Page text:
#contentmining and #elsevier’s terms; The small print absolutely prevents responsible science « petermr's blog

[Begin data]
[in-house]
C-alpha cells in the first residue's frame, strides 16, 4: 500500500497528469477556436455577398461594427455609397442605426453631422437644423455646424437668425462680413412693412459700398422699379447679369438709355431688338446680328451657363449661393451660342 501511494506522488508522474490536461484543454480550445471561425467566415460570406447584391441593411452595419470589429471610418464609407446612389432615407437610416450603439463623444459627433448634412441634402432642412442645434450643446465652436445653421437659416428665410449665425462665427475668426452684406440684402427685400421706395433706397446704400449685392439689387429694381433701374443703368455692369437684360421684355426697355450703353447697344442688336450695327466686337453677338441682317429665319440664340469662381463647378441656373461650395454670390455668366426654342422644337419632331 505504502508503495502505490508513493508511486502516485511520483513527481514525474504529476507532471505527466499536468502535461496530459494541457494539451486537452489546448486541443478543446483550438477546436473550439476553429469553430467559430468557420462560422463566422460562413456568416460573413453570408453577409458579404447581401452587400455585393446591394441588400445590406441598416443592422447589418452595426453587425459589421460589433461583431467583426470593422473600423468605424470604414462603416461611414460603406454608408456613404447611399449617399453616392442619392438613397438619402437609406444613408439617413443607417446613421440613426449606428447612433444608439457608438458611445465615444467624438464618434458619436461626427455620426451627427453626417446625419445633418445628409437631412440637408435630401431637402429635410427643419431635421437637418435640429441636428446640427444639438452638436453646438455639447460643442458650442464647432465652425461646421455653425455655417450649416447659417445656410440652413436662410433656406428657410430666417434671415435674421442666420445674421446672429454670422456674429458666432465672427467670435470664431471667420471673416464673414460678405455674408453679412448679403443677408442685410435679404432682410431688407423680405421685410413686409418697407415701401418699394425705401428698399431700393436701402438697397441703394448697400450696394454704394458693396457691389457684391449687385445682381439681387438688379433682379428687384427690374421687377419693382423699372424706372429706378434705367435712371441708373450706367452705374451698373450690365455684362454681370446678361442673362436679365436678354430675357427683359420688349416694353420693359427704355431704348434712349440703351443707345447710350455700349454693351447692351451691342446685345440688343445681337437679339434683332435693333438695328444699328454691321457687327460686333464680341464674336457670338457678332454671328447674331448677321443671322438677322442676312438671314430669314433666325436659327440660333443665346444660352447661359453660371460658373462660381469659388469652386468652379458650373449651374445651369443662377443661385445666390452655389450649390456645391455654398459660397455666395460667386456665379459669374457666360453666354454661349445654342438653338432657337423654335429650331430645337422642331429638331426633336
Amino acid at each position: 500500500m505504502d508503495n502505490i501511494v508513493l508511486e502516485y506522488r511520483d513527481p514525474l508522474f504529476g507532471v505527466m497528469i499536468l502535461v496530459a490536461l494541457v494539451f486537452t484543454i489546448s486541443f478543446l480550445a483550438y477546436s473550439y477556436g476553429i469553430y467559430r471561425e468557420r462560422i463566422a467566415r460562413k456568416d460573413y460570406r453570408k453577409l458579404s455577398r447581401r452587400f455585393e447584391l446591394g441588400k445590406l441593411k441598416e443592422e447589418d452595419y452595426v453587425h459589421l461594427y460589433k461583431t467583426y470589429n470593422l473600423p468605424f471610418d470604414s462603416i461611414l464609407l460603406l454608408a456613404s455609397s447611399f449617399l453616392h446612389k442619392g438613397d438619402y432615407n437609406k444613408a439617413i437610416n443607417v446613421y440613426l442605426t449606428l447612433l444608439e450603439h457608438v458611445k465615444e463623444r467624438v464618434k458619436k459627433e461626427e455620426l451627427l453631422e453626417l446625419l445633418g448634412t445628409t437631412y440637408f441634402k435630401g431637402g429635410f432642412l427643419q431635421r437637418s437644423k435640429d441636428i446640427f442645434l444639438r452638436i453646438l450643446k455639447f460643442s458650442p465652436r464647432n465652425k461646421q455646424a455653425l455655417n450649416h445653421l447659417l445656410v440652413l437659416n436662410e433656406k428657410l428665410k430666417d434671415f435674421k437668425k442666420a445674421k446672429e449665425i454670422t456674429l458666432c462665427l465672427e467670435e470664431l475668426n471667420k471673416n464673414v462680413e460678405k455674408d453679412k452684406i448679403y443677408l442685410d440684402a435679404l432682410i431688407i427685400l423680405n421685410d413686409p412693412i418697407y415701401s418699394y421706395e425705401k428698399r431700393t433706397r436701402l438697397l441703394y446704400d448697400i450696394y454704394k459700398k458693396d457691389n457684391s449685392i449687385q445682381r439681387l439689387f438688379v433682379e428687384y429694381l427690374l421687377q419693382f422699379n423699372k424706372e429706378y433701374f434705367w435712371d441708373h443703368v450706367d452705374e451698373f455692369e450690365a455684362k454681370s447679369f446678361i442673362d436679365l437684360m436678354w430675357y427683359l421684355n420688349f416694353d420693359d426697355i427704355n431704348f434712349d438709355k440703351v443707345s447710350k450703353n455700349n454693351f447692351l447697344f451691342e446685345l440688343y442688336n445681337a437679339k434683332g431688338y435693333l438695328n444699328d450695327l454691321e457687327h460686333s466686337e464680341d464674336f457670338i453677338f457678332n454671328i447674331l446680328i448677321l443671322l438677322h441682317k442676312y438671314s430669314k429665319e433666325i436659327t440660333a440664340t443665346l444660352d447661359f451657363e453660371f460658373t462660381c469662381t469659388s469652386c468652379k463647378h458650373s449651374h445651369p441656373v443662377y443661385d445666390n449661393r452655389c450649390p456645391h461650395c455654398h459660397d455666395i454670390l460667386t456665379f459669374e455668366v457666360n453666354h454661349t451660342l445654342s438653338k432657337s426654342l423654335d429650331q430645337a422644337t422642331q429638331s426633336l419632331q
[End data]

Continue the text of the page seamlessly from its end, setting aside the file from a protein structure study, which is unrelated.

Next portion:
"I am systematically going through Elsevier’s terms and conditions for content mining (TDM) see http://blogs.ch.cam.ac.uk/pmr/2014/02/06/elseviers-tdm-terms-tac-can-they-force-us-to-copyright-data-2/ and previous. In this I look at what I must sign up for. The term 'Dataset' appears to refer to Elsevier’s collection of papers (probably only in XML), possibly some images if they allow access – effectively the target of what I would intend to mine ... '2. USER RIGHTS AND RESPONSIBILITIES ... 2.2 The User may not other than for the uses as permitted above: ... § abridge, modify, translate or create any derivative work based on the Dataset ...' I simply don’t understand this. My TDM output is a derivative work, isn’t it? So I can create a TDM output but not modify it. If I discover something went wrong I can’t amend it. I can’t abridge it. So I can’t filter my output for different purposes or because it’s too big to fit on a disk? I expect Universal Access staff will tell me that I have misunderstood this and say it’s all OK really. But this is a legal document. They can’t interpret it for me. Only a lawyer can. And I can’t translate it. Our OPSIN software can in principle be modified to translate chemical names to other languages. This is forbidden. Now I expect that detailed discussion with the helpful Universal Access people we could resolve this. It would take a few months. And I don’t have a few months. And for 100 other publishers with similar licences? (This is why we walked out of Licences for Europe – exactly to avoid the waste of time and restrictions I am showing you). [BTW in the time it has taken to write this para we can mine 50 papers from PLoS or BMC with zero hassle] ..."